Controlling one's anxiety is the key to dealing with life with COPD. The fear of suffocating is very real and it is so easy to go into a panic when short of breath. Patients are instructed on Pursed Lip Breathing which is to breathe through the nose and exhale slowly through pursed lips to fully empty the lungs and avoid the tendency to hyperventilate. But even so, anti-anxiety and anti-depressant medications are very often part of the treatment program. These medications have their own side effects and strain on already overburdened bodily systems, but in many situations, they are necessary just to cope.

Everyone is told not to smoke. So why do people continue with such a harmful habit?  In his book, "The Secret Family", David Bodanis claims that nicotine works on the limbic system cells in the brain. By giving a boost in self-confidence many people crave, they soon think they need the stress relief cigarettes appear to offer.  Another reason that people, especially girls, enjoy their smokes is because the nicotine slows the stomach's usual movements which diminishes an appetite. Supposedly ideal for anyone trying to stay slim or lose weight. Women don't seem to realize that their idealistic body image could become an oxygen starved, wrinkled figure with thinning bones prone to fracture. Little is more harmful for maintaining a youthful facial complexion than the damage from free radicals caused by cigarettes.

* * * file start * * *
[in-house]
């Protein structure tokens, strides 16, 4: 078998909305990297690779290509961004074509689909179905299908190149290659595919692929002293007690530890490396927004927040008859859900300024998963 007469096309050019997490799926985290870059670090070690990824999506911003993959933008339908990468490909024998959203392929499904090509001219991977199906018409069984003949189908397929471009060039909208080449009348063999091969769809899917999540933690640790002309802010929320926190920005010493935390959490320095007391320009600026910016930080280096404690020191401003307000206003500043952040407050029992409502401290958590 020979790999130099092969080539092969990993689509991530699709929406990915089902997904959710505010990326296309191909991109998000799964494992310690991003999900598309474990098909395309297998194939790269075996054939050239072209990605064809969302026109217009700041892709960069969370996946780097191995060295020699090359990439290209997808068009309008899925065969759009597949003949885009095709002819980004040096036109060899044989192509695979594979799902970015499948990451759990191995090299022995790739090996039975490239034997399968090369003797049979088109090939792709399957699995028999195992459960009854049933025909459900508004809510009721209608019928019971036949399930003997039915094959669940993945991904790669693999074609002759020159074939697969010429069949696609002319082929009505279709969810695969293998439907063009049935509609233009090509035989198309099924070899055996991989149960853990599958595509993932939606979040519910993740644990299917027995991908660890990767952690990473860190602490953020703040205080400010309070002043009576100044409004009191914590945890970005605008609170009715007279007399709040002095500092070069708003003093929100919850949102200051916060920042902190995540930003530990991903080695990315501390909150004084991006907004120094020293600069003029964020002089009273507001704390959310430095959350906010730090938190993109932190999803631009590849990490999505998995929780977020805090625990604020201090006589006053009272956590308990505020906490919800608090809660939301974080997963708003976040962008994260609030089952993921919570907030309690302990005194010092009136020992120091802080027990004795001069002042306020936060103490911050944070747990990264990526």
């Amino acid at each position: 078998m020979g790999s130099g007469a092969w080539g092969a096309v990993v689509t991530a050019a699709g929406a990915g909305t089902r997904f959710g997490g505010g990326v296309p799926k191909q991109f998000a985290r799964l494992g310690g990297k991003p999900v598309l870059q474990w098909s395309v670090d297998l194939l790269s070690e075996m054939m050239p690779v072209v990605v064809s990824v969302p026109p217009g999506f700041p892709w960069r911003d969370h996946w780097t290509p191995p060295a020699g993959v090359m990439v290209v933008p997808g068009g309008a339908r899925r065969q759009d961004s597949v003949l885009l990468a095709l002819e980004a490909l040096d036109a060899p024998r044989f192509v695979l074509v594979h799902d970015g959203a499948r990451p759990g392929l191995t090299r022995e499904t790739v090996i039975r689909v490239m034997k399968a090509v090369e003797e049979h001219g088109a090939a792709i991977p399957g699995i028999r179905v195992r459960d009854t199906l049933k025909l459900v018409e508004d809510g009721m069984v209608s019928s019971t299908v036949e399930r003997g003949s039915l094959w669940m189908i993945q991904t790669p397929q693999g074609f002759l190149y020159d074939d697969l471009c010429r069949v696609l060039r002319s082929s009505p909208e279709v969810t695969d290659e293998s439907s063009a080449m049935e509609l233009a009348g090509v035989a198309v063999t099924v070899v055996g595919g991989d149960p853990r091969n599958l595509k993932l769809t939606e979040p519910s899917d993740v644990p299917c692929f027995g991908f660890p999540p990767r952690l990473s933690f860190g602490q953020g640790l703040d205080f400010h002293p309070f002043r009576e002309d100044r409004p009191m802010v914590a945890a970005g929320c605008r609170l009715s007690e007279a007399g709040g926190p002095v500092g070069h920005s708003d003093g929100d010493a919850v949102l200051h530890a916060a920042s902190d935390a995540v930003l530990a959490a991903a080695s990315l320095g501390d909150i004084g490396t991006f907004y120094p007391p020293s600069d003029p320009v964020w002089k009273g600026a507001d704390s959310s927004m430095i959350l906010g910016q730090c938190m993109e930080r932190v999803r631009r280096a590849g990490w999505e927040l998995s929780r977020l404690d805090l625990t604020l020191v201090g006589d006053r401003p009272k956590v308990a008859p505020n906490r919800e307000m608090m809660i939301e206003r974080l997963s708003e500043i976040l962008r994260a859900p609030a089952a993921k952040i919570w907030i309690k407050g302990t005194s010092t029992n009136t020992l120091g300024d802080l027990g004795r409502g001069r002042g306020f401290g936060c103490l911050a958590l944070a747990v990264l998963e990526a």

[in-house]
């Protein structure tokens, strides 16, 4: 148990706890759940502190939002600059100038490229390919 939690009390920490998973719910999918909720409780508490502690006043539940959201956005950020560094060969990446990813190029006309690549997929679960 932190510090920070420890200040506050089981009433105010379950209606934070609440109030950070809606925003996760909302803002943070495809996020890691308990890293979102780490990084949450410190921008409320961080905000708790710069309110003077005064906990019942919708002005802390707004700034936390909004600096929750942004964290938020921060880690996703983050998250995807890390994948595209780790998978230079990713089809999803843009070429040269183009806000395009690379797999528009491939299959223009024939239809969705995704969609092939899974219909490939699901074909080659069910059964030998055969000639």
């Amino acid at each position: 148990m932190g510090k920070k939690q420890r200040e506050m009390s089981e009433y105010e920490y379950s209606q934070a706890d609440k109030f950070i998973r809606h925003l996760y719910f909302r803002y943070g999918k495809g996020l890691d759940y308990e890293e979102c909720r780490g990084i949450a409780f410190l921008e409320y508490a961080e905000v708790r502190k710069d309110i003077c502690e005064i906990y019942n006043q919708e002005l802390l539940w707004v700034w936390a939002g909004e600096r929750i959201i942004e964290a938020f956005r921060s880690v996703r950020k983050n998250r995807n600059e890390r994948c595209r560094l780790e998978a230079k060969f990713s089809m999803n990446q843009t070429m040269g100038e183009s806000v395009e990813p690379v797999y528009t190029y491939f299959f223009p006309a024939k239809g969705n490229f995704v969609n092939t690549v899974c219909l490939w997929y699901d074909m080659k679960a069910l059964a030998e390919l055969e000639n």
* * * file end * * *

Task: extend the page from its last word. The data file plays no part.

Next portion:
The tobacco industry understands human nature. Young people vulnerable to peer pressure and normal insecurities are at a higher risk for poor decision making. Once the addictive properties of nicotine take hold, often people smoke for years until they can finally break the habit. Truth be told, many smokers claim to actually enjoy their cigarettes. Reaching for a cigarette while under emotional stress can be like having a good friend. Only true friends don't haunt you down the road.

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April 2014

If you or someone you love would like to help raise awareness about COPD, Healthline has offered a wonderful opportunity:


Healthline just launched a campaign for called "You Are Not Your COPD" where COPD patients share their story or advice about living with the disease.  You can see the homepage for the campaign here: http://www.healthline.com/health/copd/inspirational-stories  

They have partnered with the COPD Foundation to promote the campaign and have pledged that for every submitted story, Healthline will donate $10 to the COPD Foundation.
The more stories they receive the more Healthline will donate to COPD research, support, and treatment programs.